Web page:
High Order Finite Difference Methods in Space and Time

University dissertation from Uppsala : Acta Universitatis Upsaliensis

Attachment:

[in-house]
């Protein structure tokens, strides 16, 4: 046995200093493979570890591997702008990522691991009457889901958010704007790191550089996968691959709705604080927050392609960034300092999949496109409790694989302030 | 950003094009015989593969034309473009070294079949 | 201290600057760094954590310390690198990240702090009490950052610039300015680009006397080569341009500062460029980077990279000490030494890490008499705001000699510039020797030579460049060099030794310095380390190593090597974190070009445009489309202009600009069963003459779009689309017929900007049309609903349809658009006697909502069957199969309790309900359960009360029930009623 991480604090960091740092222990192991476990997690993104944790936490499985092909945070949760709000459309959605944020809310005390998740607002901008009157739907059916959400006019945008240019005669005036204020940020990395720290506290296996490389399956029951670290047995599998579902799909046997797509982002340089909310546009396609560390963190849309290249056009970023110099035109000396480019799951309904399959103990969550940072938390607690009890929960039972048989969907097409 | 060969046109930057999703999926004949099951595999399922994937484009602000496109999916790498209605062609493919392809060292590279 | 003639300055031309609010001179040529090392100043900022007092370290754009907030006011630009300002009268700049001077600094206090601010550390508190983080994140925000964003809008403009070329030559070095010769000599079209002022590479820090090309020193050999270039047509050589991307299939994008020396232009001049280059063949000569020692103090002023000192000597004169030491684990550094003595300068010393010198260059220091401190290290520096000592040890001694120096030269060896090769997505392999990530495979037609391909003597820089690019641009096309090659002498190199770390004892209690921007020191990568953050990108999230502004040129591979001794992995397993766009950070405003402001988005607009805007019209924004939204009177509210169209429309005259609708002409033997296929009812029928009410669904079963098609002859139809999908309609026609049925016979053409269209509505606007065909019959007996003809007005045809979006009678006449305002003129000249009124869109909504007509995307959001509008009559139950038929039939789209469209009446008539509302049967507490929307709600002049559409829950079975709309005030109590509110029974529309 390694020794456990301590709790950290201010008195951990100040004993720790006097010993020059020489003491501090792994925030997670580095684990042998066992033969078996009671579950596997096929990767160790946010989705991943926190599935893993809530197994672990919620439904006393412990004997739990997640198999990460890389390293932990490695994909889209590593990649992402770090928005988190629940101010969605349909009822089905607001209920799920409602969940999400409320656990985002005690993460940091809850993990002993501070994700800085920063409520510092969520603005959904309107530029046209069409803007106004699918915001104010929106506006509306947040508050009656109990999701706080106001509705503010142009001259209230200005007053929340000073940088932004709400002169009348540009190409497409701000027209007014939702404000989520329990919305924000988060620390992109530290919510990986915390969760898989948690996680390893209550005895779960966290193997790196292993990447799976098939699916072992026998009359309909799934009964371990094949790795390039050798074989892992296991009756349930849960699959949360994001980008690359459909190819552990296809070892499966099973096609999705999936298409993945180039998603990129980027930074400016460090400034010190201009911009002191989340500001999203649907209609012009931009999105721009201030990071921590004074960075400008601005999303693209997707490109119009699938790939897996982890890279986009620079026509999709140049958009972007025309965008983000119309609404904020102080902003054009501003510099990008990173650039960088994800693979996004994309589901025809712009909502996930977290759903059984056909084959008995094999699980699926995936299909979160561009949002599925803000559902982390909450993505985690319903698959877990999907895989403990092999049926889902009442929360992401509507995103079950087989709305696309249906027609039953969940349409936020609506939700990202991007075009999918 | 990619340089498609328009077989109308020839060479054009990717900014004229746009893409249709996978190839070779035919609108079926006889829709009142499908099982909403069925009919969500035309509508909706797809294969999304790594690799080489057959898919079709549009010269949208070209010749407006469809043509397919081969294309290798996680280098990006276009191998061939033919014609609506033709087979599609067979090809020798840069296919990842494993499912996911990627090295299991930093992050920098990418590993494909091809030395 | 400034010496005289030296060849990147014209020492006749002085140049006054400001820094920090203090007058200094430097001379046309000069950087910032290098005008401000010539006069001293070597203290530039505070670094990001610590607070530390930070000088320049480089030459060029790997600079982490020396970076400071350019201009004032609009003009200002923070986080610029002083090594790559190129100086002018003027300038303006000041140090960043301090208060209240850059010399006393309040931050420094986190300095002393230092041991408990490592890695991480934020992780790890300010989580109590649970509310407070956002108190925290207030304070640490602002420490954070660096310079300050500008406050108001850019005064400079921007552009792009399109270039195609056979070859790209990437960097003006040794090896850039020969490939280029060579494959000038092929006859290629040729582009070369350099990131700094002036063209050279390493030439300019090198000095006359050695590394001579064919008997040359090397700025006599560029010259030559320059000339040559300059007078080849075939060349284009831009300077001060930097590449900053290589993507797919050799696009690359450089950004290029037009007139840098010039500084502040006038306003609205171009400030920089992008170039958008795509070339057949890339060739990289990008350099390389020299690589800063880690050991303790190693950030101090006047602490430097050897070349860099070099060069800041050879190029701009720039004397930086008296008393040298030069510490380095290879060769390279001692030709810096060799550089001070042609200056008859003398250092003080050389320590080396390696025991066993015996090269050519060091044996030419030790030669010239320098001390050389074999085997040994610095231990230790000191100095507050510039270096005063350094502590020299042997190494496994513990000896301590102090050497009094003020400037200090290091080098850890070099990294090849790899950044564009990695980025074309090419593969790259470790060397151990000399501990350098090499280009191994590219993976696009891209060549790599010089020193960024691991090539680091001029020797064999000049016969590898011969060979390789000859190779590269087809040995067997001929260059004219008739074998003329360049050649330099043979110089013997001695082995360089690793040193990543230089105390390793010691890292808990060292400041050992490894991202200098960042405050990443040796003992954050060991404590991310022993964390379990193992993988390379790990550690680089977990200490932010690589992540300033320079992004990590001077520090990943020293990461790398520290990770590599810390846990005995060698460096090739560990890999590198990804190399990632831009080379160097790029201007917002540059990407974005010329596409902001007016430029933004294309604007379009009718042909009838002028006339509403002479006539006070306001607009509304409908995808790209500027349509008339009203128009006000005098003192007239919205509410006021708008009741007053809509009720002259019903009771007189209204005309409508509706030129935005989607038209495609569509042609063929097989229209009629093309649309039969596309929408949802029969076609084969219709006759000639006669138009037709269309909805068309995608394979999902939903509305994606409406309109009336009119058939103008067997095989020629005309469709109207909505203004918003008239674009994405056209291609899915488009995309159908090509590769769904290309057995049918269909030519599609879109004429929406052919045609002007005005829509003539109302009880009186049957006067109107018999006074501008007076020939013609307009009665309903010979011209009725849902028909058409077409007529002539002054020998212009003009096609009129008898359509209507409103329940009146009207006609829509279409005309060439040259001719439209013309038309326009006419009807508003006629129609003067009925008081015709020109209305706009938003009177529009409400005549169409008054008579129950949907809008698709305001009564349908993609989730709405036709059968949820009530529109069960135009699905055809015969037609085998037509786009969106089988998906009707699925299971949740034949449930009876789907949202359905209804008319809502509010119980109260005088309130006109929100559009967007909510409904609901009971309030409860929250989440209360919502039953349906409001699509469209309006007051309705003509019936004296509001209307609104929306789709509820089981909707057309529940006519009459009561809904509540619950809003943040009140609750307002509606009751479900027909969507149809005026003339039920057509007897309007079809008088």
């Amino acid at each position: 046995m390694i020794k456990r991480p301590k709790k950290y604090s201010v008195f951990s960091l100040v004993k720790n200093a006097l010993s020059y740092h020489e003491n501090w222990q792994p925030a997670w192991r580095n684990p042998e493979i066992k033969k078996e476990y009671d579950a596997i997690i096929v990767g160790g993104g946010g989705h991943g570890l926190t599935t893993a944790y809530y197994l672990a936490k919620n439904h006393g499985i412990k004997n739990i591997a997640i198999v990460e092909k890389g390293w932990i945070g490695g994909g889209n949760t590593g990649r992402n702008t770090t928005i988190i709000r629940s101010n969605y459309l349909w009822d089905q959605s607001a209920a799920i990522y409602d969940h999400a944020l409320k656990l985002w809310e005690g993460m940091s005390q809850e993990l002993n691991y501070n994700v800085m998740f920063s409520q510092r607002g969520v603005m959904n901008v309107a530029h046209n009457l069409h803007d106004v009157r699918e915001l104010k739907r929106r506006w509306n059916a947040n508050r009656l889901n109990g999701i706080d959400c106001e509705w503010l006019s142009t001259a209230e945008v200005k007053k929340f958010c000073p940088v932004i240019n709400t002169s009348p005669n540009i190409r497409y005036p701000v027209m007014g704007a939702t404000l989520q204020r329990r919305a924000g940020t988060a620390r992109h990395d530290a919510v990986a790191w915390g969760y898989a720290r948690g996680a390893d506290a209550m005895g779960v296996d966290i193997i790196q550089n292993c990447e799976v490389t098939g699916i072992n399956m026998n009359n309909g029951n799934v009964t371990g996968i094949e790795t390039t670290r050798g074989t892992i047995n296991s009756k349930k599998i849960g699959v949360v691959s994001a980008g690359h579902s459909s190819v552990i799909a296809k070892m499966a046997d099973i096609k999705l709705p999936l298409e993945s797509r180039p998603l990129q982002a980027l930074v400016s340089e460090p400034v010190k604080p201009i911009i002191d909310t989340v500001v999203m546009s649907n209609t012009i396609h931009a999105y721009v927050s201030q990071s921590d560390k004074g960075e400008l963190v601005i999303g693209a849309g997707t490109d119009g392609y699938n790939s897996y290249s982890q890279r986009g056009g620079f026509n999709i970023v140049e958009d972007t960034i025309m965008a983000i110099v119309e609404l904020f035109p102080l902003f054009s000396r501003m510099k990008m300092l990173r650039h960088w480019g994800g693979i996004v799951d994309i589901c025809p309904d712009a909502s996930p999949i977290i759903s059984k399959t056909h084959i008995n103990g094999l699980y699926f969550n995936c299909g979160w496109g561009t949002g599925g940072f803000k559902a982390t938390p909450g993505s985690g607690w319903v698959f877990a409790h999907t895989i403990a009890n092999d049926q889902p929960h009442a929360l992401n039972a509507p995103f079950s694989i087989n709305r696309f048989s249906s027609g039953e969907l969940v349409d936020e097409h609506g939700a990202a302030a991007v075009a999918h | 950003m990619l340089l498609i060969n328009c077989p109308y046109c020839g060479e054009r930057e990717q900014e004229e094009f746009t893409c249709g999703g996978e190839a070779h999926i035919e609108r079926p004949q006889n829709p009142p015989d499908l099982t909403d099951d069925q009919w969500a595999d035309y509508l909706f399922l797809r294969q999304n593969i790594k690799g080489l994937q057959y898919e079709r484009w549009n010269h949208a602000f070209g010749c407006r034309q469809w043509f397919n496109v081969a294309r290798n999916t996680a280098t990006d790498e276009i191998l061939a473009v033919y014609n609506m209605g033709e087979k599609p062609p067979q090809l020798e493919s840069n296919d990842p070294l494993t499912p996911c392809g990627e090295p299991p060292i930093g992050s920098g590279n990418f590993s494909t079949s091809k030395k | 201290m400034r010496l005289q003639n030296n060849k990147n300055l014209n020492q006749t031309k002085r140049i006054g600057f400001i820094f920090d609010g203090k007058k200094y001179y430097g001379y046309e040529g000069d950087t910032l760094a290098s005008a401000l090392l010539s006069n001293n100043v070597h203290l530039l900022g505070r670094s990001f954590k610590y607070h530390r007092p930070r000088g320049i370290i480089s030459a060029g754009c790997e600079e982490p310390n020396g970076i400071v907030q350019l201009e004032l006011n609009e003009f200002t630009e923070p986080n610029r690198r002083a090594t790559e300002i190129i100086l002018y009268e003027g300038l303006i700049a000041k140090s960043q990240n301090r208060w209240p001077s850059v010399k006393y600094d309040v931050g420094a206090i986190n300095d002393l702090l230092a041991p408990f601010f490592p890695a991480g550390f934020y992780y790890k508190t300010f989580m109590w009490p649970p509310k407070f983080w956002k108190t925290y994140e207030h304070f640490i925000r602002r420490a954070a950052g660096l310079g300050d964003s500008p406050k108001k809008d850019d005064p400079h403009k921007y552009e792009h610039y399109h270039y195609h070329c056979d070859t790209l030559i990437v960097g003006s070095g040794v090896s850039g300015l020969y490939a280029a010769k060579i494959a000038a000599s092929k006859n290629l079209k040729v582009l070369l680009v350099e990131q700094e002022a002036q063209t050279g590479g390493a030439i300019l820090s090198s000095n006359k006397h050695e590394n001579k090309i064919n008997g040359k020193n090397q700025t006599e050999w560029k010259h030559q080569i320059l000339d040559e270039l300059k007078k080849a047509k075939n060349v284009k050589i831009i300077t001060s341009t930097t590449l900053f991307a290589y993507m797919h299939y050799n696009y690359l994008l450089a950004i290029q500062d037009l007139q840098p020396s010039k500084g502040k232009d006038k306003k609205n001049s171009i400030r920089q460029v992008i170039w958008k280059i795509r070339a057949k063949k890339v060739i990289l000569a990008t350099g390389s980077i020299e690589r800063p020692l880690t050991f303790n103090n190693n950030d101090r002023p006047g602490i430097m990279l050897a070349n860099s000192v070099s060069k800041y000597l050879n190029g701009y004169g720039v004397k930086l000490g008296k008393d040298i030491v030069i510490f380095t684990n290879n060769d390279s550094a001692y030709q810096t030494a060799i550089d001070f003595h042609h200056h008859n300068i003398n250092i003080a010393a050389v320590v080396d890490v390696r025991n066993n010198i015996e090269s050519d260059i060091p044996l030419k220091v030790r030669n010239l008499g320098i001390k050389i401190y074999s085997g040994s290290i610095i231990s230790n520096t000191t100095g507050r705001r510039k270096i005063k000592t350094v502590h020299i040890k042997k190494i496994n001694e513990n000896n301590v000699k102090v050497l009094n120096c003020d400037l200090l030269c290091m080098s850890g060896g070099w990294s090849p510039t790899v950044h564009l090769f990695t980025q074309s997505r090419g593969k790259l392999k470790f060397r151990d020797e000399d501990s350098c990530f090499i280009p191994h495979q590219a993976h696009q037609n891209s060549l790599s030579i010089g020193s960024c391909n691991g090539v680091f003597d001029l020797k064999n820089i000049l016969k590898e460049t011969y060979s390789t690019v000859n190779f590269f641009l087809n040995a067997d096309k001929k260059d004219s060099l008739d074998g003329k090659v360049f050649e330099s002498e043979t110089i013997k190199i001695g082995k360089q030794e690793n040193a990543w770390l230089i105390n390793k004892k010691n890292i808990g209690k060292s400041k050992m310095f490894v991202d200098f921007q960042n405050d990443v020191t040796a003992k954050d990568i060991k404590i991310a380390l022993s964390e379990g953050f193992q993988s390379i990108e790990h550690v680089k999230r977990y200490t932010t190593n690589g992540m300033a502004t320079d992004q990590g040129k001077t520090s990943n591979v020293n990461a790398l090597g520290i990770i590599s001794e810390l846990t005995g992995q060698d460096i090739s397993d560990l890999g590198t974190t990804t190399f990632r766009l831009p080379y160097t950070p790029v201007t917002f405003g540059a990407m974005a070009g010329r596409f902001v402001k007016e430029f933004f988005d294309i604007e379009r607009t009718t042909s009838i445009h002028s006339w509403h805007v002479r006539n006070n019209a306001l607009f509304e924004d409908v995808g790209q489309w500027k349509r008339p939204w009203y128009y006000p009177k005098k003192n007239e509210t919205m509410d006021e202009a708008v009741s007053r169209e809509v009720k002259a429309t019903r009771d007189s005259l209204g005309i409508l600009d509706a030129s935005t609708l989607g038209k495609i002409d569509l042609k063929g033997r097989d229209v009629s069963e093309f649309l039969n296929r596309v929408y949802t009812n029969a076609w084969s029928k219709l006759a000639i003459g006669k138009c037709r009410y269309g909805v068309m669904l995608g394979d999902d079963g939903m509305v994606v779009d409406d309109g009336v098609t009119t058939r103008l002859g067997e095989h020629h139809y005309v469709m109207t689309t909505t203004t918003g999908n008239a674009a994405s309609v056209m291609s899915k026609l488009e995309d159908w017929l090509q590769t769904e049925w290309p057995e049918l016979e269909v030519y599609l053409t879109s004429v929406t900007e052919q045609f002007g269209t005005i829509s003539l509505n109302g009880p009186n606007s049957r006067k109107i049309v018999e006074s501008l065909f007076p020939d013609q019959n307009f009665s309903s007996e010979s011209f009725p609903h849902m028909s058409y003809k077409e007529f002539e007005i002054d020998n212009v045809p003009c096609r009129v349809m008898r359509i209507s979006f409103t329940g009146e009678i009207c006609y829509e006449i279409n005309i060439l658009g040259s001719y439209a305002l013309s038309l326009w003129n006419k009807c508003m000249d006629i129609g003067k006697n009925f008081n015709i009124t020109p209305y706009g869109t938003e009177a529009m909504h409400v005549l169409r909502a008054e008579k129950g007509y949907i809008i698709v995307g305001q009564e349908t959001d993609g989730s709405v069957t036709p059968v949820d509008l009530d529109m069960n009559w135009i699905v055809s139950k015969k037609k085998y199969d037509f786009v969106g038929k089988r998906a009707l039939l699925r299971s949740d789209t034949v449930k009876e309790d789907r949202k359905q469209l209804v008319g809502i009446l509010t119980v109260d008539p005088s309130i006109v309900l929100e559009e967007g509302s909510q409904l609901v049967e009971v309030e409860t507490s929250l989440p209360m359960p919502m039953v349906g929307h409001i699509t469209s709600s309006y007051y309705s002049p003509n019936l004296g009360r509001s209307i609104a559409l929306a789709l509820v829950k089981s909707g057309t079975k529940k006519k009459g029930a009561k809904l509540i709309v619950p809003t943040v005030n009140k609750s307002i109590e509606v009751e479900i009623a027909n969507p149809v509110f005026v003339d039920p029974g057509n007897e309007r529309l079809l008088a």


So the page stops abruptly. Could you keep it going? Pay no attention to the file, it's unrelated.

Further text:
Abstract: In this thesis, high order accurate discretization schemes for partial differential equations are investigated.In the first paper, the linearized two-dimensional Navier-Stokes equations are considered. A special formulation of the boundary conditions is used and estimates for the solution to the continuous problem in terms of the boundary conditions are derived using a normal mode analysis. Similar estimates are achieved for the discretized equations. For the discretization, a second order finite difference scheme on a staggered mesh is used. In Paper II, the analysis for the second order scheme is used to develop a fourth order scheme for the fully nonlinear Navier-Stokes equations. The fully nonlinear incompressible Navier-Stokes equations in two space dimensions are considered on an orthogonal curvilinear grid. Numerical tests are performed with a fourth order accurate Padé type spatial finite difference scheme and a semi-implicit BDF2 scheme in time.In Papers III-V, a class of high order accurate time-discretization schemes based on the deferred correction principle is investigated. The deferred correction principle is based on iteratively eliminating lower order terms in the local truncation error, using previously calculated solutions, in each iteration obtaining more accurate solutions. It is proven that the schemes are unconditionally stable and stability estimates are given using the energy method. Error estimates and smoothness requirements are derived. Special attention is given to the implementation of the boundary conditions for PDE. The scheme is applied to a series of numerical problems, confirming the theoretical results.In the sixth paper, a time-compact fourth order accurate time discretization for the one- and two-dimensional wave equation is considered. Unconditional stability is established and fourth order accuracy is numerically verified. The scheme is applied to a two-dimensional wave propagation problem with discontinuous coefficients.